PEOPLE v. MOORE

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District Court of Appeal, Second District, Division 2, California.

PEOPLE v. MOORE et al.

Cr. 4114.

Decided: October 15, 1947

C. Ransom Samuelson and Shibley, Wanzer & Litwin, by George E. Shibley, all of Long Beach, for appellants. Fred N. Howser, Atty. Gen. and Gilbert F. Nelson, Deputy Atty. Gen., for respondent.

From verdicts of guilty on two counts of forcible rape after trial before a jury defendants appeal. There is also an appeal from an order denying their motions for a new trial.

The evidence being viewed in the light most favorable to the people (respondent) and pursuant to the rules set forth in People v. Pianezzi, 42 Cal.App.2d 265, 108 P.2d 732, the essential facts are:

At about 8:30 p. m. on September 12, 1946, the prosecuting witness, a widow 56 years of age, left her home in Long Beach in company with her nephew and walked several blocks to the ocean front. She had been having some trouble with her feet and had been making it a practice to wade in the ocean a little while every evening. Upon reaching the ocean the prosecutrix and her nephew removed their shoes and waded in the surf for approximately eight minutes at which time they observed the two defendants who were negroes in Navy uniforms standing on the sand laughing at them. The prosecutrix and her nephew walked through the water toward a nearby amusement pier and defendants followed them. The prosecutrix and her nephew then turned back in the direction from which they had come and were again followed by defendants. At one point defendants walked into the water while wearing their shoes. The prosecutrix said to them, ‘What's the big idea of coming out in the water and getting all wet?’ To this query defendants made no reply, whereupon the prosecutrix said, ‘You boys are in the service, aren't you?’ to which they said ‘Yes'. The complaining witness continued to talk with defendants telling them that she was a mother and that she had boys in the military service and told them to be sure and write to their mothers since she had been very much worried when she did not receive letters from her boys.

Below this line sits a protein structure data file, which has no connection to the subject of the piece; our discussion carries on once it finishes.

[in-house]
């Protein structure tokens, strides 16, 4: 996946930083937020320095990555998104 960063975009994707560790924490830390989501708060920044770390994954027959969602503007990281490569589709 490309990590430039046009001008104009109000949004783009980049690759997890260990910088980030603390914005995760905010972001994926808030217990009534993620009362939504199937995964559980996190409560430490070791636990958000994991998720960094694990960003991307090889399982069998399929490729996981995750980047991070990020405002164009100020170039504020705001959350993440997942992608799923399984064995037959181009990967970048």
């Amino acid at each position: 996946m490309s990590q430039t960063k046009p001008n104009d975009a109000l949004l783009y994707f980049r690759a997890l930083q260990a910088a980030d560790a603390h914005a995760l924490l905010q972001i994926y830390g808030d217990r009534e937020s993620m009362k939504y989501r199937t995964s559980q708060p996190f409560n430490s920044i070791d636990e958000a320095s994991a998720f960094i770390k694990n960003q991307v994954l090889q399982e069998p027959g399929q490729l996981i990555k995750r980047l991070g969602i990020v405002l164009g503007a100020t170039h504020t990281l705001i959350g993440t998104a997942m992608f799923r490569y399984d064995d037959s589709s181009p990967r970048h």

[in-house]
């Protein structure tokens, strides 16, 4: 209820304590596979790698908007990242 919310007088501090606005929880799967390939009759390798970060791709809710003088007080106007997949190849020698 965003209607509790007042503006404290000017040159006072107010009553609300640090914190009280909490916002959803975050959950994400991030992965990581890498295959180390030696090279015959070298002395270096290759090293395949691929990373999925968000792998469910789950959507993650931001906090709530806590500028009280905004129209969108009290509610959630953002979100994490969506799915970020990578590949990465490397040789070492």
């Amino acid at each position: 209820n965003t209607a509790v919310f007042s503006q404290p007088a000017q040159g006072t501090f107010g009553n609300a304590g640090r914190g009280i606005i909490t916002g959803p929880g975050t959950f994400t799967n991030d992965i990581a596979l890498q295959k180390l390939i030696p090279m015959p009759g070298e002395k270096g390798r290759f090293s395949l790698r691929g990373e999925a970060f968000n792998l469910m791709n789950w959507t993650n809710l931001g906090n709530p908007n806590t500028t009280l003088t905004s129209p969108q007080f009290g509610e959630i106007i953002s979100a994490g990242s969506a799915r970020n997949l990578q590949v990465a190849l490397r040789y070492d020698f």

As the four walked along the beach defendant Daniels fell behind the others and struck the prosecutrix's nephew, Mr. Heathcote, in the back. The other defendant struck him in the stomach and Mr. Heathcote fell to the sand. Defendant Daniels then grabbed the prosecutrix, put his hand over her mouth, and forced her down into the sand saying that if she would keep quiet and would not holler he wouldn't hurt her. While she resisted and was in fear, he tore buttons from her dress and performed an act of sexual intercourse with her. During this period defendant Moore had beaten Mr. Heathcote into insensibility. Defendant Daniels then told the prosecutrix to continue to lie on the sand and that if she did not he would choke her, whereupon defendant Moore came over and commenced an act of sexual intercourse with the prosecutrix telling her that he would ‘bash’ her head in if she did not acquiesce in his demands. During the act a police siren was heard and both defendants left the scene of the crime, defendant Moore telling his victim not to holler or that they would come back and ‘take care of you’.